Balata is a yellow berry that is sweet, soft, and juicy. Beyond its great taste, it's a source of antioxidants like vitamin C, and, in large amounts, may help to lower inflammation.
January 30th, 2024
Alternate names: bulletwood, ausubo, gooseberry
I first remember eating balata in my early twenties during various hiking trips—I was not a "country girl" growing up so I admit that I was introduced to it later in life.
However, I looked forward to picking balata off the forest floor and indulging in its sweetness, almost as a reward for being in nature.
Nowadays, you can purchase balata in-season from roadside vendors or in the farmer's market—kudos for bringing this local delight to the city!
The term 'balata' often refers to the fruit produced by the Manilkara bidentata tree, but also to the rubber-like material that's made industrially from the latex of the tree.
The balata tree can grow to an impressive 45 meters tall, starts bearing fruit 4 years after it is planted, and bears 2-3 times annually.
Balata is a yellow berry that's soft and jelly-like, is naturally sweet and has a single black seed (sometimes two) at its center.
To eat it: wash the outside of the fruit, crack the shell with your teeth (or with your hands), remove the seed and scoop out (or slurp) the flesh. Discard the hard shell.
You can add the flesh of the balata fruit to your fruit smoothies and as a topping for yogurt or even pancakes in place of syrup.
The fruit is small—just 3-5 cm—so you may find that it's easier to just eat it raw than to try and muster a heaping of its sweet flesh.
Industrially, the latex and wood from the balata tree are used to make furniture and other wooden products, and sometimes as a substitute material in the manufacture of gulf balls and machine belting.
Nutrition & health benefits
Currently, there is very little information available on the nutritional content of balata, beyond that it is a source of the antioxidant vitamin C.
However, an older 2013 study found that the balata plant contains a variety of antioxidant compounds that—in lab-based studies—reduced markers of inflammation.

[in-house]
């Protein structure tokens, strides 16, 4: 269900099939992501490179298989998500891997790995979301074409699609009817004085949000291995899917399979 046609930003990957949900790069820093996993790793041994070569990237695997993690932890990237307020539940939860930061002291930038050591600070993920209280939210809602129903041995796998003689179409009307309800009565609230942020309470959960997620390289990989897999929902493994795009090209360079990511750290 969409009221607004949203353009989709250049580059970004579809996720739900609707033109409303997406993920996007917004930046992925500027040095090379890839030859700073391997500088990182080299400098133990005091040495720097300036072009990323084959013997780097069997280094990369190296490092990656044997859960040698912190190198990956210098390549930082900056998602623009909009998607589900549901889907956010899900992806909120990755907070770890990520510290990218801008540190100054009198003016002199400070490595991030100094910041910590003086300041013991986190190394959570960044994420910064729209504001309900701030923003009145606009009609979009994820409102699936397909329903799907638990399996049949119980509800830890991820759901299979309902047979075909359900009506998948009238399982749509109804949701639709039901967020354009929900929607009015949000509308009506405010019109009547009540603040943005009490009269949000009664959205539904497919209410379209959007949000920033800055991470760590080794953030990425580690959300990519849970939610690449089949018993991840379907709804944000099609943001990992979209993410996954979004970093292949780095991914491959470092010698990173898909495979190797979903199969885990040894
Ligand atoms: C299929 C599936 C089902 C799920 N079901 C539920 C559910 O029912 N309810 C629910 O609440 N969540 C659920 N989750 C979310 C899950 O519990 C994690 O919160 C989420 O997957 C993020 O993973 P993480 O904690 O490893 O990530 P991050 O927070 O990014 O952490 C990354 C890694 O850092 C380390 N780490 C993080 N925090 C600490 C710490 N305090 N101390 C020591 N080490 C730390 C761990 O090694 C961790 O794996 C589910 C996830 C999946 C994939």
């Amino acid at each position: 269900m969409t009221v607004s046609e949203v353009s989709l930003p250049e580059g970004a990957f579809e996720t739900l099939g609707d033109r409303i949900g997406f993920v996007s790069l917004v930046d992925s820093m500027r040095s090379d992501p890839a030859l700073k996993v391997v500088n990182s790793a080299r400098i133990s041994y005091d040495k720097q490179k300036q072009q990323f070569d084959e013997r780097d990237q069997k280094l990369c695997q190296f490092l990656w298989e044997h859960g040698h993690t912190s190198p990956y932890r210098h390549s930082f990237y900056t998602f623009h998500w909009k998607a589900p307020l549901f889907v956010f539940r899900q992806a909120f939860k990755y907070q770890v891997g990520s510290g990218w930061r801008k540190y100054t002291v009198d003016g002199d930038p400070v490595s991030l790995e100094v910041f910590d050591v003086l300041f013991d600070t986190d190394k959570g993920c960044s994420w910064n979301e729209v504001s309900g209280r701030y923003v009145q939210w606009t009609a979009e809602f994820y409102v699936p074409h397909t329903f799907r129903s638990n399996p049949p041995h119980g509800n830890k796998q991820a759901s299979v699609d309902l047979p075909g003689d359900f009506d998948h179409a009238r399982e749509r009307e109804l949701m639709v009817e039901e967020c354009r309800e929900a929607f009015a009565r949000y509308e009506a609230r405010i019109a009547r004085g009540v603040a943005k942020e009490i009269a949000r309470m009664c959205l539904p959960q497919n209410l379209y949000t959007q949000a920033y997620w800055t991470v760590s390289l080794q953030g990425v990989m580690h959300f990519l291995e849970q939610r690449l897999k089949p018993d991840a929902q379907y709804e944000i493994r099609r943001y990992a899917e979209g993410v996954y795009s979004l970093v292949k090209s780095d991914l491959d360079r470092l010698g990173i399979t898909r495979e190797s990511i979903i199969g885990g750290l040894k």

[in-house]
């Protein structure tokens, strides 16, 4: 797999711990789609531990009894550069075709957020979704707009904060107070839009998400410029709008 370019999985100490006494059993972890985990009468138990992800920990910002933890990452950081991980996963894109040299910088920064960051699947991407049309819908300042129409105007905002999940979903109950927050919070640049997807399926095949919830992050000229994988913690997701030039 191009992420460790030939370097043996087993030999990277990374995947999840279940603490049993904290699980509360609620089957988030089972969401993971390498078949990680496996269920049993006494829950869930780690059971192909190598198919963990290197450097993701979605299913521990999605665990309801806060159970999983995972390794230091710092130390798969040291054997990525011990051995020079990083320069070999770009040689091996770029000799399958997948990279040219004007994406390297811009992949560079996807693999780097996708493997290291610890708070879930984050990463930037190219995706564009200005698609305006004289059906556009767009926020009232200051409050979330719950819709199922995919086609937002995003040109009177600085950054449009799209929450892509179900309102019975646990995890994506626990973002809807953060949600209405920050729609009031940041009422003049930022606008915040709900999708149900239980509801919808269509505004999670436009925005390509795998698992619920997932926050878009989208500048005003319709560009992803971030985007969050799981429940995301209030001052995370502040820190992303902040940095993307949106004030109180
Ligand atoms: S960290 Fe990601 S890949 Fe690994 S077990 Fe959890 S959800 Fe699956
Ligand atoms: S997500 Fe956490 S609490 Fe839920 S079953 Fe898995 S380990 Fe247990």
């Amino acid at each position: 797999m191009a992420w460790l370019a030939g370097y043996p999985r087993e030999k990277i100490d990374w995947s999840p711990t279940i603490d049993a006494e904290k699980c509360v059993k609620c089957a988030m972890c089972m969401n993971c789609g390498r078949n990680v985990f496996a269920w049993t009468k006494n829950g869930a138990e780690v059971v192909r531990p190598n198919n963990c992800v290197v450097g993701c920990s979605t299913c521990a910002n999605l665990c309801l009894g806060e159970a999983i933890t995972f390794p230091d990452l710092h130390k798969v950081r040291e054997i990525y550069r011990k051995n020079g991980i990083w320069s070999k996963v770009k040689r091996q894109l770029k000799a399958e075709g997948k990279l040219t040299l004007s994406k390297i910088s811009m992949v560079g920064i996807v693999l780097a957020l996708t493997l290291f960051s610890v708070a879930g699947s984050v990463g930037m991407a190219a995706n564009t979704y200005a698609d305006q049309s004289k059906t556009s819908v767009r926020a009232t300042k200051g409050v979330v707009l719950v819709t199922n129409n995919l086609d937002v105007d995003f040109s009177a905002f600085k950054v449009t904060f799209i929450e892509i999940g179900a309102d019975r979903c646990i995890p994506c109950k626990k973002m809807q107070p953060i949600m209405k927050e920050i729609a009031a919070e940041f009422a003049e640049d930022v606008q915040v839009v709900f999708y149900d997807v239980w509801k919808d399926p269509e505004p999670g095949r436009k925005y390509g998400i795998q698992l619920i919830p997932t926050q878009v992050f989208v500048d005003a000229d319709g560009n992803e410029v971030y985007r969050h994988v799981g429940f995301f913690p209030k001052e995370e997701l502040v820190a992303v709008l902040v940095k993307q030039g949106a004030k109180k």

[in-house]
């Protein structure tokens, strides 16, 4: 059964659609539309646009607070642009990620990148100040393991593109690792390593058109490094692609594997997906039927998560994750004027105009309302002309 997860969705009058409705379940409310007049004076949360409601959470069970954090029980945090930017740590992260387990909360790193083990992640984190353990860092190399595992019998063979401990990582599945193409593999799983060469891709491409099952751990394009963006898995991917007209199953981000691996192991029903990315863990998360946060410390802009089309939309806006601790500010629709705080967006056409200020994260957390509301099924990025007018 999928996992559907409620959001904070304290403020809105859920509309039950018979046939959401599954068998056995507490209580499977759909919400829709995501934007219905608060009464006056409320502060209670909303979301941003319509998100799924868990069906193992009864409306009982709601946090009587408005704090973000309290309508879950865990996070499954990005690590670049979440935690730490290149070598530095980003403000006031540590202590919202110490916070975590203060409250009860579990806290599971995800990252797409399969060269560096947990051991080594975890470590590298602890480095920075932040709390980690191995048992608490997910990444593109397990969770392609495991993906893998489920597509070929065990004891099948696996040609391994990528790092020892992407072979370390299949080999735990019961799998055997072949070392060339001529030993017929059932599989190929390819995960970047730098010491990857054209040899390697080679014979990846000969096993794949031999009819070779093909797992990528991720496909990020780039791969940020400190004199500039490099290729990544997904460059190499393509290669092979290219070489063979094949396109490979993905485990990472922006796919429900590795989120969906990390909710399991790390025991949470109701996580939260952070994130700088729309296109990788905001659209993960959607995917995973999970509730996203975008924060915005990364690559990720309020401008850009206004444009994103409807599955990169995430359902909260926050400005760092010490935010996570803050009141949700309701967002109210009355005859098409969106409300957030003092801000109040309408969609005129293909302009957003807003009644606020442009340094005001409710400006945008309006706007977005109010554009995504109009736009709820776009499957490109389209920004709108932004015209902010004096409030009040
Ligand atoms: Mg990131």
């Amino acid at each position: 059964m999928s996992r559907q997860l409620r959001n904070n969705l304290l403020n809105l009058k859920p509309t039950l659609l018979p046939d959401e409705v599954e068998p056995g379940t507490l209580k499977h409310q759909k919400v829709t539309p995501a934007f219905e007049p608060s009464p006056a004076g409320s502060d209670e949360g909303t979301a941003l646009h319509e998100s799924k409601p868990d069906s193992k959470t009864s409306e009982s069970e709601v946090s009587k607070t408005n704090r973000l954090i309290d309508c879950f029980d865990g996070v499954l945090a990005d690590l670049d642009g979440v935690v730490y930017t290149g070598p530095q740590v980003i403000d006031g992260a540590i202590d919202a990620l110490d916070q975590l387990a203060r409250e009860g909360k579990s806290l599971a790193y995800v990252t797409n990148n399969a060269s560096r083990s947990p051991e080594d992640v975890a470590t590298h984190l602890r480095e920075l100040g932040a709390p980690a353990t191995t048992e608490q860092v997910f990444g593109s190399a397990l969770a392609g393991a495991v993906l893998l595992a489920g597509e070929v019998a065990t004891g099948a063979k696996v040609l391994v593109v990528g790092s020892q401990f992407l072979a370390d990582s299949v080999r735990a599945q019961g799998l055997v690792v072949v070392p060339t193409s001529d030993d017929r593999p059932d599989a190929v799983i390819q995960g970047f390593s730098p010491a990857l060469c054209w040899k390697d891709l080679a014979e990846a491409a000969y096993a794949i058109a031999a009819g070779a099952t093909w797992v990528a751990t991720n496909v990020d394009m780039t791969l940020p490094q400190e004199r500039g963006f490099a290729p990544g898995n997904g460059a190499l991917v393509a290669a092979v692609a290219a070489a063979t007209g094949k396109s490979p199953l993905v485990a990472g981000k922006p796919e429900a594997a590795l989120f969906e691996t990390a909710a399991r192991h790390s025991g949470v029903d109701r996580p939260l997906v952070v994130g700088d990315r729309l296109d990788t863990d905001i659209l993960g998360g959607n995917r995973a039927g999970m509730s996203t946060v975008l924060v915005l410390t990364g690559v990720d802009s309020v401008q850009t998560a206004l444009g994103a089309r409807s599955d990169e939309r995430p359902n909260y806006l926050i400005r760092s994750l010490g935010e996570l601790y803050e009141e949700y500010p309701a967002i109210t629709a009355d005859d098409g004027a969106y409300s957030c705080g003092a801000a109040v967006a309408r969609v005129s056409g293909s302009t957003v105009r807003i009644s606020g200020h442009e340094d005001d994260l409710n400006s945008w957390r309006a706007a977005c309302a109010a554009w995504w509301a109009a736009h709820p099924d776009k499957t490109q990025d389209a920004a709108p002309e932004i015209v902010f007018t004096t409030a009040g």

They also found that these compounds may play a role in the production of collagen, a protein found in skin, and thus, balata may have an anti-aging effect.
Likewise, a 2018 study that examined the seeds of balata obtained from Trinidad determined that they contain bioactive compounds, which are compounds with potential health benefits in humans.
It's important to note that both studies looked at the extracts of balata—not just the fruit—in concentrated amounts for the development of supplements. More research in humans is needed before we "take the information and run with it".
Nonetheless, the fruit provides some dietary fiber and is a great addition to your seasonal foods list.
Purchasing & Storage
When purchasing, inspect that the surroundings of the vendor are clean and well-lit, and that the fruit is free of holes and other damage that may pose a health risk.
Wash the fruit to remove any loose dirt or insects, or any of the pulp that may be on the outside that will attract flies.
To store, you can leave the balata on your counter-top for 5-7 days, or sealed in an airtight container and refrigerated for 1-2 weeks.
Balata is a yellow berry that is soft and sweet, and its latex is used industrially to manufacture golf balls and belts.
While nutrition information is limited, there is some evidence that balata contains antioxidant compounds that may reduce inflammation, but human research is needed.
The Caribbean Market is a blog that highlights the nutritional facts and health benefits of fruits and vegetables commonly found in the Caribbean, with the goals of improving knowledge, promoting local eating and instilling pride and ownership among the Caribbean diaspora.